One of the biggest job search struggles is figuring out which jobs you should apply for. You have to look at the job description, the skill requirements, and the overall qualifications for the job, and then determine whether it's a viable employment opportunity for you or not.
It's often more difficult discerning which jobs you're qualified for (which you really have a shot at) than you think. So, how do you know if you're actually qualified for a job or not? Should you apply for jobs you're not 100% qualified for?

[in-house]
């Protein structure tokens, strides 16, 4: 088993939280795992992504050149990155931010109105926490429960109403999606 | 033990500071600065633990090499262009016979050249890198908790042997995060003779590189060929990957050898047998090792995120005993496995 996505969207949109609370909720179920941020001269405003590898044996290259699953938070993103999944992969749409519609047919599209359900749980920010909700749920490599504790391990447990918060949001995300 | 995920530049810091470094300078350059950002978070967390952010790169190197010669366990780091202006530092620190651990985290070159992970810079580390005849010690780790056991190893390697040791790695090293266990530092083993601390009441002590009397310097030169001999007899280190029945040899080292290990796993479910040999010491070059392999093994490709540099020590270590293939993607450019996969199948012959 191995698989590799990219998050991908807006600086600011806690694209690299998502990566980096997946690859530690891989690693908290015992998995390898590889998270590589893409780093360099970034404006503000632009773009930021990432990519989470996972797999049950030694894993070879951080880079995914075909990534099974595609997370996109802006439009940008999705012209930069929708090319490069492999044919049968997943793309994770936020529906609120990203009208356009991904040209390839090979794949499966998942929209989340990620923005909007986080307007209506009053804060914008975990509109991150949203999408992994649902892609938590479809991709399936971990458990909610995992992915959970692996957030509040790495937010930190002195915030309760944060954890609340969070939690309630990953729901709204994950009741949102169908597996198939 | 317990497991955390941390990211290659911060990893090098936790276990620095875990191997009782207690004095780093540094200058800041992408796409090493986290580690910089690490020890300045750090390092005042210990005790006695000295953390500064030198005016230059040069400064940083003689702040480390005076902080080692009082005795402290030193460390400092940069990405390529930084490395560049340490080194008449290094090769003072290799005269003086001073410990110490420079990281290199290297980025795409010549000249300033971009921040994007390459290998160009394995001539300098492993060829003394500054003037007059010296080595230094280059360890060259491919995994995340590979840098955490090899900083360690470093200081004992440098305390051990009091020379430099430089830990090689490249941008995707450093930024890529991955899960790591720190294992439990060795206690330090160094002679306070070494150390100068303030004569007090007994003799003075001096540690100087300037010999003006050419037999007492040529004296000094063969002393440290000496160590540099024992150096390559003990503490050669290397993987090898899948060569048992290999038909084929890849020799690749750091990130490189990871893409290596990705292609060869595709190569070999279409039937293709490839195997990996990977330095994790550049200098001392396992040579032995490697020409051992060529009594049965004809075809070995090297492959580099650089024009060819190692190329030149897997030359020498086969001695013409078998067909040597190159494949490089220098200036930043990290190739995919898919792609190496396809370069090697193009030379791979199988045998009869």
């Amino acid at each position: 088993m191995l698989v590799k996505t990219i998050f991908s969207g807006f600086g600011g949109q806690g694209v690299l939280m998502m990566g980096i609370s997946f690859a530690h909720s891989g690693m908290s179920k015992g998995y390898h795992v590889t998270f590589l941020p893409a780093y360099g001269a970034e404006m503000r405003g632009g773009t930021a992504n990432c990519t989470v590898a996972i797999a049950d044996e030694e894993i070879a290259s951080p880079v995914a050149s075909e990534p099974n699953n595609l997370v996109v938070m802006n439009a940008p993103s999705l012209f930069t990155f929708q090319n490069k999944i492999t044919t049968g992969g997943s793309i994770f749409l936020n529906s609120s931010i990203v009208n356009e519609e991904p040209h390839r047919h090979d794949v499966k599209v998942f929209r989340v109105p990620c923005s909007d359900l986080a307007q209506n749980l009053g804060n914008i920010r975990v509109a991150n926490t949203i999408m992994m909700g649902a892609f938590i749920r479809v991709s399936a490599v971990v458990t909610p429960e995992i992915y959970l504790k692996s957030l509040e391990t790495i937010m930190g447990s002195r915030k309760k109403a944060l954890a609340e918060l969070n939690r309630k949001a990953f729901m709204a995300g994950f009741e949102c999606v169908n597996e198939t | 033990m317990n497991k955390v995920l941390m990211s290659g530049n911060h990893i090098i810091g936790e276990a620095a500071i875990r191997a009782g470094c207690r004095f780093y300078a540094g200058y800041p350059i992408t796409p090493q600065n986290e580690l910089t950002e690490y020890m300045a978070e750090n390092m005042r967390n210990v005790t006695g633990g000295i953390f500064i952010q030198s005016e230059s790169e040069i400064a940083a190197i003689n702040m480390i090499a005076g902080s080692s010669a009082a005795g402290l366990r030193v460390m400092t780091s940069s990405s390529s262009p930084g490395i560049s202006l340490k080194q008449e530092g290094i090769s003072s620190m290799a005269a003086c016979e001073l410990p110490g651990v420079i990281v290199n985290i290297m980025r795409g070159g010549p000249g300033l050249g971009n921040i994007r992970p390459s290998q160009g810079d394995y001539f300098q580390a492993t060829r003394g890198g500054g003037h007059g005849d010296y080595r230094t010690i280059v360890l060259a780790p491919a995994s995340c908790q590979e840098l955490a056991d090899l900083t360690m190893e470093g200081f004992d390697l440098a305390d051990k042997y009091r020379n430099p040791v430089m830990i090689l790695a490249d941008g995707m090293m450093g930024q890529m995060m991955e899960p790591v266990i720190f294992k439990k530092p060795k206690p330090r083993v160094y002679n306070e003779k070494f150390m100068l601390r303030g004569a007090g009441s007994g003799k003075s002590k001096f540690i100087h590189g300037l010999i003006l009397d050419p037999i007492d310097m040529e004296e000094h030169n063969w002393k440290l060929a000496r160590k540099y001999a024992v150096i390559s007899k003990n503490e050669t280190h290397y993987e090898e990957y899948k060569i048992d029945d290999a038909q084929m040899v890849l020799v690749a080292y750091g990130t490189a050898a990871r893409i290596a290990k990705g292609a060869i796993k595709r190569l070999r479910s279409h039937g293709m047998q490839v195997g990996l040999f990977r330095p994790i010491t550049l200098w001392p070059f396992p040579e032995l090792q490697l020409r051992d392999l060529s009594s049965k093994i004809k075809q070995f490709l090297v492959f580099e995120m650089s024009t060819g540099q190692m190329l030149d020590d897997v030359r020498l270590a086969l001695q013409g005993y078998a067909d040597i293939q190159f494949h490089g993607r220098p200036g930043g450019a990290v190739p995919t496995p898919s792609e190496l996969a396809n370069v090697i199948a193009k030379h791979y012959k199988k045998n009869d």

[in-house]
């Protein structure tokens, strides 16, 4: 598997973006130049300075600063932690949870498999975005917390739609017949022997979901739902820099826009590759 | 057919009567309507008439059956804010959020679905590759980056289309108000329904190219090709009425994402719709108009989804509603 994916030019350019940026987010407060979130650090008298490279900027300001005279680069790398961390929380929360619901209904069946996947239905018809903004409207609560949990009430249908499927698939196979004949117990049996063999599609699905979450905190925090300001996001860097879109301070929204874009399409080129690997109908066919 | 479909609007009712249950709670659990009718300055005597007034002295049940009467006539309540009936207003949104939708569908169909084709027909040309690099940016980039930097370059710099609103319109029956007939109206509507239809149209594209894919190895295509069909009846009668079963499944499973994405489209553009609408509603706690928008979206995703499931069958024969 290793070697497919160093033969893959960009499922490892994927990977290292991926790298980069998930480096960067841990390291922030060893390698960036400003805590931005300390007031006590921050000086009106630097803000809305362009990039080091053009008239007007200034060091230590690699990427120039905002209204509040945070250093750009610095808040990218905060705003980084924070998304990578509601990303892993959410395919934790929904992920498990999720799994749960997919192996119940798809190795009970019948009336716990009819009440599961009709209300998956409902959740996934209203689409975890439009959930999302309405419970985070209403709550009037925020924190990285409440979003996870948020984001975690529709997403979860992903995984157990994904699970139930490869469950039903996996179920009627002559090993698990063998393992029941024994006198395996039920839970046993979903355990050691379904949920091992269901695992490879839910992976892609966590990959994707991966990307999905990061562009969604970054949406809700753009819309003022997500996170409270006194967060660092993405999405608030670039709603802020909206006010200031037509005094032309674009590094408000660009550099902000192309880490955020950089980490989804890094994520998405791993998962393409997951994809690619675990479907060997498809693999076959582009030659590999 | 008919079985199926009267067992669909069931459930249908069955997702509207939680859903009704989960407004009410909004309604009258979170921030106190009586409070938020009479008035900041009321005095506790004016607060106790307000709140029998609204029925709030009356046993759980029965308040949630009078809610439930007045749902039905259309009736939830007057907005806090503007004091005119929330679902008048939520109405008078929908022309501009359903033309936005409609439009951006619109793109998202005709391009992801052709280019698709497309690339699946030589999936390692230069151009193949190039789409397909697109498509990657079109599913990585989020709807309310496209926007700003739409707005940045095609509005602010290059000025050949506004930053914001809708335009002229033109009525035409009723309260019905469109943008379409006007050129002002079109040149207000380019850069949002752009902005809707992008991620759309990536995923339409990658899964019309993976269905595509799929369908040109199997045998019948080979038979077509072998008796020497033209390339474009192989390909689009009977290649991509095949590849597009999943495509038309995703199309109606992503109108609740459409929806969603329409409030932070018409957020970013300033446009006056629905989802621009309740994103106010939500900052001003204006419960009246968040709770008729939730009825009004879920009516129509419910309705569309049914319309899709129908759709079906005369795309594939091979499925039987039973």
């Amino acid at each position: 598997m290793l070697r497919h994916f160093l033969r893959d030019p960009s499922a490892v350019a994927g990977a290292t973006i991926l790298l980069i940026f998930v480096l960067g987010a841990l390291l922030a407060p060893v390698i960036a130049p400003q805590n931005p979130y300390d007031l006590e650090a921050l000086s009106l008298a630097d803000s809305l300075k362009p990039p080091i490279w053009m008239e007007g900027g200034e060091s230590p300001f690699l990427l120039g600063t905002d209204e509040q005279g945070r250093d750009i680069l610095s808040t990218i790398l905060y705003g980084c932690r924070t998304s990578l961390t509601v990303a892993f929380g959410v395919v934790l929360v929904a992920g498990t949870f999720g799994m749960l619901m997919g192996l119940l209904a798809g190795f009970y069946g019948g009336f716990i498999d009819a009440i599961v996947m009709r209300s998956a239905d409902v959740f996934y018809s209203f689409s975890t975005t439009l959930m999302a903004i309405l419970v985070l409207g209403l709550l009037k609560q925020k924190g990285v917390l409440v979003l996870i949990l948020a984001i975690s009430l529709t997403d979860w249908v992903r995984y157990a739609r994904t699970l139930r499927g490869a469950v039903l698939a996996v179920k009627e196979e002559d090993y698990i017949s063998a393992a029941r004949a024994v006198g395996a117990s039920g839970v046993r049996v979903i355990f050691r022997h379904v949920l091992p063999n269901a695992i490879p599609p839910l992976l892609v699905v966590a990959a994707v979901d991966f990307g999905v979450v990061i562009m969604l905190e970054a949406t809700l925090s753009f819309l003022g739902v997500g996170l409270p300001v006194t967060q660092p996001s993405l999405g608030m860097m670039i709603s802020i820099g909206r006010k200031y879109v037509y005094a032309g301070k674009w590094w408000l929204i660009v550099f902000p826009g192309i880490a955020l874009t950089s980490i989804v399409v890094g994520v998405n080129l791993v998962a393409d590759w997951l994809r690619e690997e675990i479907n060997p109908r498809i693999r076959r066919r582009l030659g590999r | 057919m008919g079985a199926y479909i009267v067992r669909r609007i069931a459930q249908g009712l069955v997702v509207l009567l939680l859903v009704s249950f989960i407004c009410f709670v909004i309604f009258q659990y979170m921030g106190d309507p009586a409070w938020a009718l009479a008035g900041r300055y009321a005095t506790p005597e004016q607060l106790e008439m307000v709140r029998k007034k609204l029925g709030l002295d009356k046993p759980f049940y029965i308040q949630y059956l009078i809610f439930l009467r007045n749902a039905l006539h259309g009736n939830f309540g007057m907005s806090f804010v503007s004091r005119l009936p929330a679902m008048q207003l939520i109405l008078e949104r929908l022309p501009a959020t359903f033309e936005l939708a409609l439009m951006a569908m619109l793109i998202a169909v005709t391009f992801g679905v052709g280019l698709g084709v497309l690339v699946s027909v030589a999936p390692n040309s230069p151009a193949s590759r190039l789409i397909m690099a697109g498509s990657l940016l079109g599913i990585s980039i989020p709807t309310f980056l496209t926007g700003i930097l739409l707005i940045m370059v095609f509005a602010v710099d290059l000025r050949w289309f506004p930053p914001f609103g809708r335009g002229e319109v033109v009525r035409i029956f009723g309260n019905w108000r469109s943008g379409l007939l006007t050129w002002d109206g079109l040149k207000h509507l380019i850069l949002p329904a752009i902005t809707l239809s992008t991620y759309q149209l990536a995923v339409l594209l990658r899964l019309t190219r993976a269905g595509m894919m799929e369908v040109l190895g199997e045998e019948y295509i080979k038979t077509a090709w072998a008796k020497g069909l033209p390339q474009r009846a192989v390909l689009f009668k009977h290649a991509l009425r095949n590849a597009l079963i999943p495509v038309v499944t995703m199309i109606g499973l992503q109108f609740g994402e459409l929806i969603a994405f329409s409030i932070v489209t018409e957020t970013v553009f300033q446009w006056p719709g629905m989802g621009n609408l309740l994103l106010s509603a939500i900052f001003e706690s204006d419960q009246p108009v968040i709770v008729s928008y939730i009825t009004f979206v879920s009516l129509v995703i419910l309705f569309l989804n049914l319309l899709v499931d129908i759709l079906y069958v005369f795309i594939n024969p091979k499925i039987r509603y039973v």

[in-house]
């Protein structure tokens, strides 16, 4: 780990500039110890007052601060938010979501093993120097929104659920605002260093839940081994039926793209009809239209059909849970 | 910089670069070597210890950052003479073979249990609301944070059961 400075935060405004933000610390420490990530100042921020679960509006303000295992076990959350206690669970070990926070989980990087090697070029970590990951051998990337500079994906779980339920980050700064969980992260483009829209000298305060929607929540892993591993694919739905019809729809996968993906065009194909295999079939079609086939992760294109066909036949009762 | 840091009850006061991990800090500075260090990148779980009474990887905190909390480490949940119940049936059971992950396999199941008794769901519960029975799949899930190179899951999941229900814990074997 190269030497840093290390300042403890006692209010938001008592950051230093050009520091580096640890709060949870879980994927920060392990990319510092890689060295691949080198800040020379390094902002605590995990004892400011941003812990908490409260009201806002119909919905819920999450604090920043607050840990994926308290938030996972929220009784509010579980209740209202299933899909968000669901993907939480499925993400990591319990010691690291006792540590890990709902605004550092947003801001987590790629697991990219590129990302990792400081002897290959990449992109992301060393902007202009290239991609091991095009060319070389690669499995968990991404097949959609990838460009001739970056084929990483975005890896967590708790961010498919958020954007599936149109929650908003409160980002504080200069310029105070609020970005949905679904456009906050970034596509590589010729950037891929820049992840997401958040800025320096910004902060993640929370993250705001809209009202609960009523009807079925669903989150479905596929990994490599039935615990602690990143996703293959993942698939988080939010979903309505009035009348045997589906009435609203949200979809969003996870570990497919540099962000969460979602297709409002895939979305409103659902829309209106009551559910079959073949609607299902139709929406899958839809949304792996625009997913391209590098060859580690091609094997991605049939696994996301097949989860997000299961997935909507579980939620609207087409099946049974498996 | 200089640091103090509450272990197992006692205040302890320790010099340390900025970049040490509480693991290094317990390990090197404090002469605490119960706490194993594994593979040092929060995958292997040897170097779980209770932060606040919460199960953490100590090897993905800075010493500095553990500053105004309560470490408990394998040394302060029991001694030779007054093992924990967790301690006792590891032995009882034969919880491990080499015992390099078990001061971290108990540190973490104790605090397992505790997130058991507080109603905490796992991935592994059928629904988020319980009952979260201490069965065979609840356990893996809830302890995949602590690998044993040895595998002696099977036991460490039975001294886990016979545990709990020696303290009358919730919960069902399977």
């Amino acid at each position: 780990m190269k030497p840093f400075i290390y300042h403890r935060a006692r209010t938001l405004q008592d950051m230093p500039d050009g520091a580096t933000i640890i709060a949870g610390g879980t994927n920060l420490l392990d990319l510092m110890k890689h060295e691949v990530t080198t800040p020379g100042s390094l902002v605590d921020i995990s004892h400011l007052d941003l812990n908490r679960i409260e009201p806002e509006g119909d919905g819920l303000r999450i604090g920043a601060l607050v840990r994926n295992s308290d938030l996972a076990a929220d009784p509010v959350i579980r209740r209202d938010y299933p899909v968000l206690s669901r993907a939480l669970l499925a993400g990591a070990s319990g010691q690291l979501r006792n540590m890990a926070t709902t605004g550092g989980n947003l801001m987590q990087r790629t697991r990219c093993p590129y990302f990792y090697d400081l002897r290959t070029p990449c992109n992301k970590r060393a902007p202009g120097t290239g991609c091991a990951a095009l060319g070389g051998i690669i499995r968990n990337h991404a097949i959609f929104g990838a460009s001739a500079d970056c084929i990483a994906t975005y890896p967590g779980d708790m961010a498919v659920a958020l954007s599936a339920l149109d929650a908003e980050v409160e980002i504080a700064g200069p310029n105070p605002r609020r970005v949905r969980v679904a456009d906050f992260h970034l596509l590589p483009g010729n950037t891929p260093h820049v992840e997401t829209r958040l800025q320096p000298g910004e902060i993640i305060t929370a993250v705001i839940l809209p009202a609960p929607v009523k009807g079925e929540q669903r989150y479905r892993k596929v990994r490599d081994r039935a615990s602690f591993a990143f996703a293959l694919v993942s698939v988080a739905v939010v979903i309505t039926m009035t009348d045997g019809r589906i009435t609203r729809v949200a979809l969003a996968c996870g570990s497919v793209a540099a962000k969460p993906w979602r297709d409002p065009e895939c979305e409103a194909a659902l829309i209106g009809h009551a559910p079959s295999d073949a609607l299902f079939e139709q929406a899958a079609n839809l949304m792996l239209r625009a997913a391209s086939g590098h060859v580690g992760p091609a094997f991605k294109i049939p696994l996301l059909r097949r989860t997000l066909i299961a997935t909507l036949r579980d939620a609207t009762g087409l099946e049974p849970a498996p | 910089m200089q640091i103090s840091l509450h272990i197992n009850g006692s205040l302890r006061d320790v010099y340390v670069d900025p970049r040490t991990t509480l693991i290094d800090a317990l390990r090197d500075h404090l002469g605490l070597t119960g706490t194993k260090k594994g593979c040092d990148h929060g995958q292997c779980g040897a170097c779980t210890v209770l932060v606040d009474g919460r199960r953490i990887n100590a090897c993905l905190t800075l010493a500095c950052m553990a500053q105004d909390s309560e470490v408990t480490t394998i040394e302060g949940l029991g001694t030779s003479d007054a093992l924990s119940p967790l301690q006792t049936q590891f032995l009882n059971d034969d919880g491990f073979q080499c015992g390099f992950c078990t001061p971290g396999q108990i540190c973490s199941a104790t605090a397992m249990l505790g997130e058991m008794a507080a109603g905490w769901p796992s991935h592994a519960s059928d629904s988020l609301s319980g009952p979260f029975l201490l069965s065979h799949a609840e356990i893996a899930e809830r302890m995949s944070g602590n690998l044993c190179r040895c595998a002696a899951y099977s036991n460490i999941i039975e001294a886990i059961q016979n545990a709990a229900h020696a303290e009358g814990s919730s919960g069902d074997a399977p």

1. Use The 90% Rule<span style="display:block;position:relative;padding-top:56.25%;" class="rm-shortcode" data-rm-shortcode-id="875594ab35d0ca6ab85f2a46671de885"><iframe lazy-loadable="true" src="https://www.youtube.com/embed/YjCSamC3r6o?start=35&rel=0" width="100%" height="auto" frameborder="0" scrolling="no" style="position:absolute;top:0;left:0;width:100%;height:100%;"></iframe></span><p>The first step to apply for a job you're not sure you are qualified for is determining whether you're qualified <em>enough</em>. This is where the 90% rule comes in to play.</p><p>After studying the job description, the list of qualifications, and the skill requirements, you should have a good idea of what the employment opportunity entails. Now, after looking at your resume, do you think you're qualified? <strong>If you have 90% of the skill requirements, you are qualified for that job and should apply for it. </strong></p><p>When you apply for a job, it's always important to include all relevant skill sets, experience, and keywords on your resume, so it gets past the applicant tracking system (ATS). This is especially true when you only have 90% of the qualifications, since leaving out just one skill could prevent your resume from ever landing in the hands of the hiring manager. </p><p><a href="https://www.workitdaily.com/skills-to-include-on-resume" target="_blank" rel="noopener noreferrer">Customize your resume</a> for every job you apply for to avoid this mistake. This way, it'll make it easy for employers to see that you <em>do </em>have most of the qualifications and skill requirements for the position. Remember: 90% is the magic number. Any less, and you'd be wasting your time if you apply. </p>